Enter the newly named Global Solidarity Alliance for Food, Health and Social Justice. This group of non-governmental organizations, national networks, grassroots activists, and scholars began to emerge two years ago out of relationships built at Trans-Atlantic conferences and meetings, resulting in a growing shared analysis of and reaction to the increased use of private philanthropy and transnational corporate food banking as a response to “rich world” hunger and poverty.
Much of this analysis has a long-standing history; we’ve seen writing about the international dimensions of food charity since the 1980s, but the lasting effects of the 2008 global recession, together with the acceleration and expansion of the Global Foodbanking Network, which has evolved to disperse the charitable food model across the world, and have led to our renewed focus in organizing around these issues.
While the structural issues that this alliance addresses are global, the proliferation of institutionalized corporate food banking, private philanthropy, food banks, and other “emergency measures” as permanent responses to poverty and food insecurity originated in the United States, before spreading to Canada and, since the mid-1980s, have steadily advanced across Europe and other parts of the globe. These solutions have never addressed the root causes of food insecurity, and oftentimes exacerbate poverty. They have allowed governments to look the other way, ignoring income policies and human rights, all the while creating greater openings for the corporate capture of public policy and funding, as well as contributing to the downfall of the welfare state.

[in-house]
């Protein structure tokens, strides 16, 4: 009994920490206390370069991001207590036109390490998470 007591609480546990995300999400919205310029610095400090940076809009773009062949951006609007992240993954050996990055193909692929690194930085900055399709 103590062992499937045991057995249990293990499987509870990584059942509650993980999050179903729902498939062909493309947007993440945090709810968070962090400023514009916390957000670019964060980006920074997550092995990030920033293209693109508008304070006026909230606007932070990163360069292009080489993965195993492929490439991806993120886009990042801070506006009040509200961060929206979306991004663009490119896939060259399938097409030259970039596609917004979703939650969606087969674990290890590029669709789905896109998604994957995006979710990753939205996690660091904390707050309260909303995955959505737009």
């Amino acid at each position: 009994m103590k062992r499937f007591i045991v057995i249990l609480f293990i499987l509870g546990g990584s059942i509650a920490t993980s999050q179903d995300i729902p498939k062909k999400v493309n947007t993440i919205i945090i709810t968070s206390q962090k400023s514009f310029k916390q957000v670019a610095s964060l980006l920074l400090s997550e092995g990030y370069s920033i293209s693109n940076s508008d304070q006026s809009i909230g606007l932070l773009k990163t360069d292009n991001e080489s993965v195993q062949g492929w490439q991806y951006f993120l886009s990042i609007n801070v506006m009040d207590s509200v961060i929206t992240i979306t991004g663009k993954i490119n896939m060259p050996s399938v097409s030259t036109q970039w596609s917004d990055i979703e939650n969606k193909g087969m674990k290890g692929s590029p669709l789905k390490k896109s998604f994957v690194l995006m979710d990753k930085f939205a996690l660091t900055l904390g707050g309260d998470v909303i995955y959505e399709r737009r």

This particular analysis is currently missing, or not prominently understood, in the global movements for the right to food and food sovereignty. This #RightsNotCharity alliance seeks to complement and amplify the ongoing work of powerful grassroots networks and movements at national, regional, and global levels that are addressing food systems, public health inequities, poverty reduction and social security.
The Global Solidarity Alliance’s focus on so-called “wealthy” countries is a means to build a shared understanding among those in North America and Europe — especially among those who are on the frontlines and work alongside those most impacted by hunger and poverty — of the patterns of destructive policies which have taken hold in North America and are being replicated without criticism in European Countries, and beyond. We seek to build together collective strategies of resistance and alternative models and practices to promote the fulfillment of the right to nutritious food in our respective parts of the world. We also want to invite participation from beyond North America and Europe. In so doing, we will be better prepared to accompany our global allies who have long felt the perverse effects of resource extraction and colonialism by our governments and open collective pathways to authentically struggle for food sovereignty as a right of all people everywhere.
Originally published in Medium, Oct 1, 2020